If you’re wondering, “should I follow up after an interview?”, the answer is yes.
Sending a follow-up email provides the perfect opportunity to express your gratitude, and shows that you’re interested in the position. Reaching out to your interviewer demonstrates extra effort and attention to detail on your part, and makes them more likely to remember you positively.
It’s crucial that you follow up at every stage of the job hunt if you want to impress hiring managers. Keep reading to learn how to follow up on your job search effectively.
After an interview, it’s particularly important to show your appreciation. Watch the video below where our career expert Eva tells you why:
When to send a follow-up email after an interview
You should send a follow-up email after an interview for a few different reasons:
- As a thank you note
- To add any relevant information you forgot during the interview
- To check on your application status
- If you haven’t heard back from your interviewer in a week or more
Typically, it’s best to send a follow-up email within 24 hours of your interview. At the very least, you should always make the effort to thank your interviewer for their time and the opportunity.
How to write a follow-up email after an interview
A good follow-up combines a thank you, a reminder, and a summary of why you’re the right fit for the position.
Here’s an example:
Make sure your thank you email after an interview follows this basic structure:
- Professional salutation
- Introductory paragraph
- Body paragraphs explaining the reason for your email and reiterating your interest
- A closing paragraph that includes a CTA
- A professional sign-off
Follow these five steps to make your final pitch a quality one:
1. Choose a good interview follow-up email subject line
The best follow-up email subject lines are short and to the point. They should tell the interviewer exactly why you’re emailing them.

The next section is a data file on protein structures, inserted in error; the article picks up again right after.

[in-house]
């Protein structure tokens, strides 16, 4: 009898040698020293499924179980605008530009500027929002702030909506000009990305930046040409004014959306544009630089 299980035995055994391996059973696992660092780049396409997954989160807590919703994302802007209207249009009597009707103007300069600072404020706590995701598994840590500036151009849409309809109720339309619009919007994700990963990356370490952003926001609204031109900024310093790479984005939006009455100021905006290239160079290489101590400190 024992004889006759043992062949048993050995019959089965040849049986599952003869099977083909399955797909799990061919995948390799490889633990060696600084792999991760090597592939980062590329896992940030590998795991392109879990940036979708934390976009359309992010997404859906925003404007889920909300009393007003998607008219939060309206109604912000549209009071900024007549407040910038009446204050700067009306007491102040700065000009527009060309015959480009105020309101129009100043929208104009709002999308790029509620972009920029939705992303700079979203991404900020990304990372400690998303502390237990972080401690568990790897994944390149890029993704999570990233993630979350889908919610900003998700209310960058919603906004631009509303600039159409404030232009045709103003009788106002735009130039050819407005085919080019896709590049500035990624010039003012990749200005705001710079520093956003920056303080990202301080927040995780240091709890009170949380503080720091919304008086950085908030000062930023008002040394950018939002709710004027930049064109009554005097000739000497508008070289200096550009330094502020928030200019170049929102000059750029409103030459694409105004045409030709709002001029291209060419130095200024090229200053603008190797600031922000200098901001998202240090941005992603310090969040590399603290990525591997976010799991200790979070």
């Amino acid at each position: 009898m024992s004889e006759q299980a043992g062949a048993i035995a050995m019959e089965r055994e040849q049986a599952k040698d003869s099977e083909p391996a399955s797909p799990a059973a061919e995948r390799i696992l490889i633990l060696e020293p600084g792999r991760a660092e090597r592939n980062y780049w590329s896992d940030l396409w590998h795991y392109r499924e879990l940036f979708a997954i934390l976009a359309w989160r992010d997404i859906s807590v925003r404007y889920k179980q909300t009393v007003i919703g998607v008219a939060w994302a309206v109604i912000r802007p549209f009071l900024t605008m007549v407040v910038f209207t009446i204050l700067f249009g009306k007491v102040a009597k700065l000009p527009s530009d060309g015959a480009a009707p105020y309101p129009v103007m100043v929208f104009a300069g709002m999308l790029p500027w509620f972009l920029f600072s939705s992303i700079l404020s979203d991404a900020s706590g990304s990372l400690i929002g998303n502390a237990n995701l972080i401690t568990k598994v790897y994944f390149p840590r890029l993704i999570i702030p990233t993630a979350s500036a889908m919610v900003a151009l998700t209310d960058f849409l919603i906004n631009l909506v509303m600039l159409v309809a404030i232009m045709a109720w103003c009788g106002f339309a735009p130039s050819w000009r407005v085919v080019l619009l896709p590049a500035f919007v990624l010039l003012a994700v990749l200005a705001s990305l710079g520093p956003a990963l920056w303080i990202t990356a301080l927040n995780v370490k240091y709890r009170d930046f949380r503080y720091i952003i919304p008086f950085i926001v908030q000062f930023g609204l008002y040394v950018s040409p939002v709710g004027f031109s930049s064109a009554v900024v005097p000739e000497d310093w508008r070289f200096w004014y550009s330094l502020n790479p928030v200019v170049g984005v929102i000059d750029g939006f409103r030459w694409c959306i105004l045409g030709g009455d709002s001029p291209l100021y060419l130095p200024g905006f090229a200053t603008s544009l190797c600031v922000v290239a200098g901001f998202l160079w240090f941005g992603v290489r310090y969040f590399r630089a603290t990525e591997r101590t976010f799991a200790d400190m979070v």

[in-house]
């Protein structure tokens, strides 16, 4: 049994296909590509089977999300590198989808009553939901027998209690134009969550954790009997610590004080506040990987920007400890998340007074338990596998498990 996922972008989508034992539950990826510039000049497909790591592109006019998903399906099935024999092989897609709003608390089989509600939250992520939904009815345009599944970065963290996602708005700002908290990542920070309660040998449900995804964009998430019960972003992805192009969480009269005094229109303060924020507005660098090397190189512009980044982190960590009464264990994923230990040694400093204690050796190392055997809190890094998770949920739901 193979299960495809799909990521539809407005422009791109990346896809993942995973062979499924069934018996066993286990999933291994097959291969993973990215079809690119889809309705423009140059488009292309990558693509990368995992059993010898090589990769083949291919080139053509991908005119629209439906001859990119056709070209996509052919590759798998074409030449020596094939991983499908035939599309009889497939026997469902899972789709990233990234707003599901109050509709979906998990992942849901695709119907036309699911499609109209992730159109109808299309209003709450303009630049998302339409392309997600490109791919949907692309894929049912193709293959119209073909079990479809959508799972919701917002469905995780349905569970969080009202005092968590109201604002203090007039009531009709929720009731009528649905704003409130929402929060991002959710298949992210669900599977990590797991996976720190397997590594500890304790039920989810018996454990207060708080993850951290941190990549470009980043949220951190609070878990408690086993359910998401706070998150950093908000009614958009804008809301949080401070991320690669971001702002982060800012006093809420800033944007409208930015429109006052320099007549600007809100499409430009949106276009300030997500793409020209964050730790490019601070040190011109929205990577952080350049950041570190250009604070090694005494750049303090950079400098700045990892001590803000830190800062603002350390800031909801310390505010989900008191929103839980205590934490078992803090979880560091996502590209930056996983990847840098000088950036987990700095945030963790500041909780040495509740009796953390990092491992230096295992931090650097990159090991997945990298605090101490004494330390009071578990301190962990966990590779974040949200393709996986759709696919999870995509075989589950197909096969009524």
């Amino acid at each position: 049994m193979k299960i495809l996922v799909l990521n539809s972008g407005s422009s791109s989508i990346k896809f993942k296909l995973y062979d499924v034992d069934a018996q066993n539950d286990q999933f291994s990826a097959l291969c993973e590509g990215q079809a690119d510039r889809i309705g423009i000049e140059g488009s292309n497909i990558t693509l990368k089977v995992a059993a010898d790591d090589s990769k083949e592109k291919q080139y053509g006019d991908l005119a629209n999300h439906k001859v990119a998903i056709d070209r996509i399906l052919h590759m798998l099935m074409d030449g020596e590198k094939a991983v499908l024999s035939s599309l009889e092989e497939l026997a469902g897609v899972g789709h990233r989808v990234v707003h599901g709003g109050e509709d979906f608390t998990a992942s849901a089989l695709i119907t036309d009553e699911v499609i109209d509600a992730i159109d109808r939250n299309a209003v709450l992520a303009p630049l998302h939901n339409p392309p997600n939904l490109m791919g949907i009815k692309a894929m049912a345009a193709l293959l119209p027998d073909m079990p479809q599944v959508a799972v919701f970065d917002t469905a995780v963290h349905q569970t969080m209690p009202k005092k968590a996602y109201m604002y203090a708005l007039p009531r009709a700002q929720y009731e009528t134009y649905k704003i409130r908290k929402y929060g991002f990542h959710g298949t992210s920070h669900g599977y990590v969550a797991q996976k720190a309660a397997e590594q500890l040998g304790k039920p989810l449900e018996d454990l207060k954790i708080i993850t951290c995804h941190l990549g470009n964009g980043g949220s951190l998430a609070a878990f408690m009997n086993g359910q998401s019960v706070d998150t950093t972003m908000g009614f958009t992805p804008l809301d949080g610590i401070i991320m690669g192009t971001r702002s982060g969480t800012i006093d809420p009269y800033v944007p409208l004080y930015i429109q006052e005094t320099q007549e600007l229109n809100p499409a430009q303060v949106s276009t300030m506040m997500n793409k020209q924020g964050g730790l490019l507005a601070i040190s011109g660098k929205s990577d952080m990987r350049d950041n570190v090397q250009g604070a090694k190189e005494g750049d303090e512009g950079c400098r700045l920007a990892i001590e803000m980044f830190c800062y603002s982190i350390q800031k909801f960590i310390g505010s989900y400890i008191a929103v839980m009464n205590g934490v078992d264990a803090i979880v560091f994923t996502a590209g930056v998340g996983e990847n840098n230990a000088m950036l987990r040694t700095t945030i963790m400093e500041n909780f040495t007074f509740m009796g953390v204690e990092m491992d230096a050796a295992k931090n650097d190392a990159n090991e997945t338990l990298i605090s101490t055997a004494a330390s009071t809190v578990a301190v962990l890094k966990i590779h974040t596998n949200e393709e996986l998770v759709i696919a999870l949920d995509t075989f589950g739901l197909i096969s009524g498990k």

If you’re simply following up with a thank you email, here are some example subject lines:
- Thank you for your time
- Thank you for the opportunity to interview
- I appreciate your time and consideration
- Thank you, [Name]
- I enjoyed speaking with you
If you’re following up to check on your application status, here are some subject line examples:
- Following up on my application status
- Regarding my application for [Position]
- Following up on the [Position Title] position
- Inquiring about next steps in the application process
- Following up to see if you need anything else from me
Keeping your interview follow-up email subject line short and specific will give you better chances of getting a quick reply.
2. Start by thanking your interviewer
According to a TopResume study, 68% of interviewers reported that sending thank-you notes after an interview matters more post-pandemic than it did before, and has the power to influence hiring decisions.
Additionally, a 2017 study revealed that 16% of interviewers have taken a candidate out of the running because they didn’t send a thank you note.
With numbers like that, it’s clear that thanking your interviewer can help you make a good impression and set you apart from other candidates.
Make sure you tailor your message to the interviewer. Using a template is fine, but you need to personalize the message and make it relevant to the specific hiring manager you’ve spoken to. To do this,
- use their name in your salutation, and
- add a personal touch by recalling a specific part of your interview.
Your thank you paragraph can look something like this:
I wanted to thank you for taking the time to speak with me today. I really enjoyed getting to know more about [company operations/goals/culture], and look forward to deepening my knowledge of [company operations/goals/culture].
Be sure to thank everyone who interviewed you by sending a tailored message, not just the hiring manager.
3. Be clear and specific about your purpose
Remember, specificity is important — don’t just say “hi”; tell them why you’re getting in touch. Be confident.
If you’re reaching out to say thank you, deliver your gratitude succinctly and sign off. If you want to check on the status of your application, be direct. Keeping your message on point shows hiring managers that you respect their time.
Here’s an example of how this part of your email might look:
Hi [Recruiter Name],
It was wonderful speaking with you last week, and I’d like to thank you again for taking the time to interview me.
I’m writing to request a status update on my application, and to see if there are any more steps I need to follow up with.
4. Reiterate why you’re a perfect fit for the position
Hiring managers conduct at least a handful of interviews for any given position, and other applicants might have also interviewed well. Your follow-up email or letter is the final chance you have to differentiate yourself from the crowd.
You should include a brief summary of what makes you a good fit for the position. Something like this: